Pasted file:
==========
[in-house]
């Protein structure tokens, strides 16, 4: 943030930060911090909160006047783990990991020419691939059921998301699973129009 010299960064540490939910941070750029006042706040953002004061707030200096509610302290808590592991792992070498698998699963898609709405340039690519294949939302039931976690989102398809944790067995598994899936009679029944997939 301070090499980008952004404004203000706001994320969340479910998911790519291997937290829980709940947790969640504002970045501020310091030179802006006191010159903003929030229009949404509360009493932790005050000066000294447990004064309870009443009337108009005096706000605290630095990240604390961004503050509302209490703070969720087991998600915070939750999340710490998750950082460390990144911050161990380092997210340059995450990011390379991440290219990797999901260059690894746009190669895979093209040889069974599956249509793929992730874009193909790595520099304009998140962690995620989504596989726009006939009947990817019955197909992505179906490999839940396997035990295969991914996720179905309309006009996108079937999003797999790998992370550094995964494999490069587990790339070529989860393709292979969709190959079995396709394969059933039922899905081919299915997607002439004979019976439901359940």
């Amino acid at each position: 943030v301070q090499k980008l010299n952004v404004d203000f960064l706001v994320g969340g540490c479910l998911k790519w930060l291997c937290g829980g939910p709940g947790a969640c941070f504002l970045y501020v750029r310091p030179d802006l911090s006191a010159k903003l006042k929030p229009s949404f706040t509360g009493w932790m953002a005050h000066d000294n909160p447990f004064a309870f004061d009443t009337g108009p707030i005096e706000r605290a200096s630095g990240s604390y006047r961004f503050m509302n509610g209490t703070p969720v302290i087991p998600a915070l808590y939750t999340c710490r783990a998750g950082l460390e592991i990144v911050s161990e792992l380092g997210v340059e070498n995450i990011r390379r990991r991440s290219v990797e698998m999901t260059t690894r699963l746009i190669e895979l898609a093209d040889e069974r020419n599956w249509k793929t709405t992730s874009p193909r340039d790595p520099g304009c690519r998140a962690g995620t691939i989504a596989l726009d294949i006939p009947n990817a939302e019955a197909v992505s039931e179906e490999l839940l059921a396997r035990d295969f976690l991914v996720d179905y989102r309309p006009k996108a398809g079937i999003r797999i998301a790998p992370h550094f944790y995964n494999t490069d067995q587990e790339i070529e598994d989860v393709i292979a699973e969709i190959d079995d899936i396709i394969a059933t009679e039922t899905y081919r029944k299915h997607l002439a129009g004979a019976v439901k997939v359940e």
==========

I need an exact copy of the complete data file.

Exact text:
[in-house]
């Protein structure tokens, strides 16, 4: 943030930060911090909160006047783990990991020419691939059921998301699973129009 010299960064540490939910941070750029006042706040953002004061707030200096509610302290808590592991792992070498698998699963898609709405340039690519294949939302039931976690989102398809944790067995598994899936009679029944997939 301070090499980008952004404004203000706001994320969340479910998911790519291997937290829980709940947790969640504002970045501020310091030179802006006191010159903003929030229009949404509360009493932790005050000066000294447990004064309870009443009337108009005096706000605290630095990240604390961004503050509302209490703070969720087991998600915070939750999340710490998750950082460390990144911050161990380092997210340059995450990011390379991440290219990797999901260059690894746009190669895979093209040889069974599956249509793929992730874009193909790595520099304009998140962690995620989504596989726009006939009947990817019955197909992505179906490999839940396997035990295969991914996720179905309309006009996108079937999003797999790998992370550094995964494999490069587990790339070529989860393709292979969709190959079995396709394969059933039922899905081919299915997607002439004979019976439901359940």
């Amino acid at each position: 943030v301070q090499k980008l010299n952004v404004d203000f960064l706001v994320g969340g540490c479910l998911k790519w930060l291997c937290g829980g939910p709940g947790a969640c941070f504002l970045y501020v750029r310091p030179d802006l911090s006191a010159k903003l006042k929030p229009s949404f706040t509360g009493w932790m953002a005050h000066d000294n909160p447990f004064a309870f004061d009443t009337g108009p707030i005096e706000r605290a200096s630095g990240s604390y006047r961004f503050m509302n509610g209490t703070p969720v302290i087991p998600a915070l808590y939750t999340c710490r783990a998750g950082l460390e592991i990144v911050s161990e792992l380092g997210v340059e070498n995450i990011r390379r990991r991440s290219v990797e698998m999901t260059t690894r699963l746009i190669e895979l898609a093209d040889e069974r020419n599956w249509k793929t709405t992730s874009p193909r340039d790595p520099g304009c690519r998140a962690g995620t691939i989504a596989l726009d294949i006939p009947n990817a939302e019955a197909v992505s039931e179906e490999l839940l059921a396997r035990d295969f976690l991914v996720d179905y989102r309309p006009k996108a398809g079937i999003r797999i998301a790998p992370h550094f944790y995964n494999t490069d067995q587990e790339i070529e598994d989860v393709i292979a699973e969709i190959d079995d899936i396709i394969a059933t009679e039922t899905y081919r029944k299915h997607l002439a129009g004979a019976v439901k997939v359940e």